I wrote this ahead of time. As you read this, I have arrived in Belgium, having flown all night and missing all the fireworks displays.
Breaking from my usual practice of celebrating life on birthdays, today I fill this space with memories of someone on the anniversary of her death. Amelia Mary “Emma” Aquilino – May – Armstrong – Cash, shuffled off this mortal coil on 5 July, 2010, right about 0600 EDT. I believe she was at peace, having brought her fight with cancer to an end on her own terms.
You can read all about that stuff on my previous blog, or in the book I wrote from it. Just because I can’t get those images out of my mind doesn’t mean that you have to experience them (but I do like the occasional guest book entry and royalty check).
I thought I’d spend a few words telling about the woman I knew and loved.
Emma was not a shy person, at least not on the exterior. She came across as brash, but there was a vulnerable little girl inside. She had not had a pleasant childhood, and made up for it by taking control of just about every situation.
Emma was widowed twice before meeting me. She was not certain about dating again, but her downstairs neighbor insisted she place an ad in the personals section of the paper. This was before the internet and all the dating services there are today. Neither of them were poets, but they had the formula right.
This was her ad, I now keep it with some of her things next to her ashes. Who could not be intrigued? I was looking for a date for the Nouveau party at Chaddsford Winery. I wasn’t really looking for a life partner, just someone to go to a wine tasting who actually enjoyed good wines. Emma was direct when we first spoke on the phone. “There are two things you need to know about me” she said, “I’m Sicilian and I smoke”. As the years passed, I could think of no better introduction for her.
I picked her up at her place and drove to the winery. There was a “secret” entrance in the back, and it never occurred to me that it might be a little scary to drive off into the woods twenty minutes after meeting for the first time. She told me later that she had her hand on the door handle the entire time in case she needed to jump out.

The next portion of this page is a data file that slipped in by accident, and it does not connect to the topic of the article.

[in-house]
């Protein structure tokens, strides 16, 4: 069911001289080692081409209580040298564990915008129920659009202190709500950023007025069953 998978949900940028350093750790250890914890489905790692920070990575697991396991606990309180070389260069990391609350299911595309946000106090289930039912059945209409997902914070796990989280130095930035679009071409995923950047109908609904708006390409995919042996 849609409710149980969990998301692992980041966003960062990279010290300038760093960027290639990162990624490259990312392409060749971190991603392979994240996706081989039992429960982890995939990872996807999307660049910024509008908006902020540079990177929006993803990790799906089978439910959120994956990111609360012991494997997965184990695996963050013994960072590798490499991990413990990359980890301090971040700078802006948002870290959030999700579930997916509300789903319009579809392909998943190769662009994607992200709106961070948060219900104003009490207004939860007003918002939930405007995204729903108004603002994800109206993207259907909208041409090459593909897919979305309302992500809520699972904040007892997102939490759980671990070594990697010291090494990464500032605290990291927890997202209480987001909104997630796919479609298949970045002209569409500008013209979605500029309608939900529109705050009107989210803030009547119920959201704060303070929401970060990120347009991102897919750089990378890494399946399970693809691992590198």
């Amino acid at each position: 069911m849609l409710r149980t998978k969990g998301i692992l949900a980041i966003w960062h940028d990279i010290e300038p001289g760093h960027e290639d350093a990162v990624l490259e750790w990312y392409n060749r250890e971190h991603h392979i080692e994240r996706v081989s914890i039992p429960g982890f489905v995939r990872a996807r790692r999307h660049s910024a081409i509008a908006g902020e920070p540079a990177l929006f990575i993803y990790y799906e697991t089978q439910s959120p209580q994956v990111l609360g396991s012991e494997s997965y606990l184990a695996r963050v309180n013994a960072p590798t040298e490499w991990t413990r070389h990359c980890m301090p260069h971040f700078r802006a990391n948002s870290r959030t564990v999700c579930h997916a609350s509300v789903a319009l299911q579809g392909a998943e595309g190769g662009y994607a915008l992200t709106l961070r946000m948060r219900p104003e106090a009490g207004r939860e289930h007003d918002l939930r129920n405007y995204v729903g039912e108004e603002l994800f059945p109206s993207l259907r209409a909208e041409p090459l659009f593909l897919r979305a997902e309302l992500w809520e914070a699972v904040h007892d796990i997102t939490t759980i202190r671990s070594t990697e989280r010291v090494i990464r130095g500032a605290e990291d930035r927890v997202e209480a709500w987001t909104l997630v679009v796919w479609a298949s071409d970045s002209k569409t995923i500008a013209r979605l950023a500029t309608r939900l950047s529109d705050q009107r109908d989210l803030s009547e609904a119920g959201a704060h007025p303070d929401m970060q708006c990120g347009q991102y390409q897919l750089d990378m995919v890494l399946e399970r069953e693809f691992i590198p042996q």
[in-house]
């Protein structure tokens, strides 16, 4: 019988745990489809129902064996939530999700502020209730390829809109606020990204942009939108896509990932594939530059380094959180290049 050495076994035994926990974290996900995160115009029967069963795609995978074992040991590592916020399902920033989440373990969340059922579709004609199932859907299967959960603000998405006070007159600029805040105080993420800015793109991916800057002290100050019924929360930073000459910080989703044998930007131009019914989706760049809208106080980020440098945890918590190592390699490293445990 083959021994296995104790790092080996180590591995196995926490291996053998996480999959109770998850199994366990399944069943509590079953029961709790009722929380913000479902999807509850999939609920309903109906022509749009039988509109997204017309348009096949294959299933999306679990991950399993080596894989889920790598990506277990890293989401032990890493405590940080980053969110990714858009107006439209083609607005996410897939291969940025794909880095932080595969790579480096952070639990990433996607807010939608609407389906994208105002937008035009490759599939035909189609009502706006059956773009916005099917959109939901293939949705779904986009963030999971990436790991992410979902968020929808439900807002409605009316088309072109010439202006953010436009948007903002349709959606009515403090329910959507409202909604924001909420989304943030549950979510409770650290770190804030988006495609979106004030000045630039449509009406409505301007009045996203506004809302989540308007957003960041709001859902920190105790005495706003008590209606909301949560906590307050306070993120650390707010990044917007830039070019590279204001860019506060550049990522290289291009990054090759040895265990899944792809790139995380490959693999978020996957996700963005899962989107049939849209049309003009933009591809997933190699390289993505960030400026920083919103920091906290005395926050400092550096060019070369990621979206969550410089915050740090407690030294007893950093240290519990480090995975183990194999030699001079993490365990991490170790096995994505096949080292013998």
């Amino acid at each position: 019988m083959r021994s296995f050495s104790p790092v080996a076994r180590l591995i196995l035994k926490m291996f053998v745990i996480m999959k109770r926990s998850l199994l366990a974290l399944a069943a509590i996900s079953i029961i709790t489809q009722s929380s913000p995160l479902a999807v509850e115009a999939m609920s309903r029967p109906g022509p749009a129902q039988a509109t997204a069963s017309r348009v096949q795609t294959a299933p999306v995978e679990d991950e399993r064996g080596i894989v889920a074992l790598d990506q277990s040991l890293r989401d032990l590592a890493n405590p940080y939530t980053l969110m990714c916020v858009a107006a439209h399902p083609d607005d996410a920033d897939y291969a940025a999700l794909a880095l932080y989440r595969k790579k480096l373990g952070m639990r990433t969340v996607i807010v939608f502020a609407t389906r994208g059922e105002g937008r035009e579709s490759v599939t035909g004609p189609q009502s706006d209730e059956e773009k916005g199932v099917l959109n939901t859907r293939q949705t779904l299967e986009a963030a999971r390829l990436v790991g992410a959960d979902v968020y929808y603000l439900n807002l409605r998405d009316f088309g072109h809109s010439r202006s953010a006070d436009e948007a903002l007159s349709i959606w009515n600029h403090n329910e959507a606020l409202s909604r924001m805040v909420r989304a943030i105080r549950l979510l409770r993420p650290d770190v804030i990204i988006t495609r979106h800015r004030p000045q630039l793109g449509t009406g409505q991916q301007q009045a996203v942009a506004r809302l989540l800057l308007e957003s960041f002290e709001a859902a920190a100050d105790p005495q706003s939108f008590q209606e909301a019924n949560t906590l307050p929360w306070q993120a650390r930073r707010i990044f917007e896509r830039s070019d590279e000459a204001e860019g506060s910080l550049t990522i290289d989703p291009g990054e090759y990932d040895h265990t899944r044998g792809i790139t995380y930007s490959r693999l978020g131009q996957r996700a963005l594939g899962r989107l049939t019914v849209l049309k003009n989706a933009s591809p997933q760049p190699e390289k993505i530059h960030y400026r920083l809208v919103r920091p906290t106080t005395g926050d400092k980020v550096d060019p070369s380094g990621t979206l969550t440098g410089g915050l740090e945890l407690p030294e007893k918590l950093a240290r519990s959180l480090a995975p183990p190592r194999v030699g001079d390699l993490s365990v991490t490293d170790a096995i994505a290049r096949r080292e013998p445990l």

After the party we went back to my place, a tiny apartment in South Philly. She walked in, looked around, and said “No, this won’t do at all”. I had no idea what she was referring to. “You’ll have to move in with me, this is much too small” she said. Obviously I had already made a good impression. I moved into her apartment the next week. She allowed me into the kitchen a few months later. Emma was an incredible chef, and it took a few years for her to acknowledge my skills.
We were married on April Fools Day, and had our ups and downs for over eleven years. She was not the easiest person to live with, neither am I, but we both felt it was worth it. Her mood could flip in a second, and there was a particular level of alcohol that would push her over the edge. I never did figure out how to measure that, probably had something to do with the stars.
Emma was “quirky” (no surprise). Over the years I met her family, I’m not sure how to describe them. There were odd relationships, but the strength of the word “family” kept them together, sometimes beyond any understanding. Family gatherings usually ended in a fight, I heard that fistfights were not uncommon at funerals, maybe that was why she didn’t want one.
If there was ever a person who could really be psychic, it was Emma. Although she was wrong about a few things, she was right far more often. She could meet a stranger and know all their secrets, would know when someone was pregnant before they did along with the sex of the baby. Sometime though, she would have a dream and wake up angry over something that hadn’t happened, and it would be difficult to calm her down because she was right so often.
We joked about being each others third spouses, what would people think if I were to die. Cancer answered that question. She softened in many ways during her last year, things that would have set her off no longer would, and her “team leader” qualities came to the fore, she was everyone’s’ inspiration in radiation and chemo, always smiling and joking and never looking sick in public. In fact, she looked healthier than I, so folks often thought I was the patient. I guess that’s when it finally got to me that we weren’t doing as well as I thought, when a tech asked if I was her son. She never lost her humor, even the night before she died she was still touching the lives of the medical staff.
Lieve and I are listening to a book together about perception, how events and circumstances alter our memories and expectations. When I lost Emma I thought my life was over, and of course it wasn’t. Two years later I thought that I was past the worst part, and thought I was fully recovered. Today, despite all the wonderful things in my life, I can tell you I’m not there yet, and there’s no reason to believe I ever should be.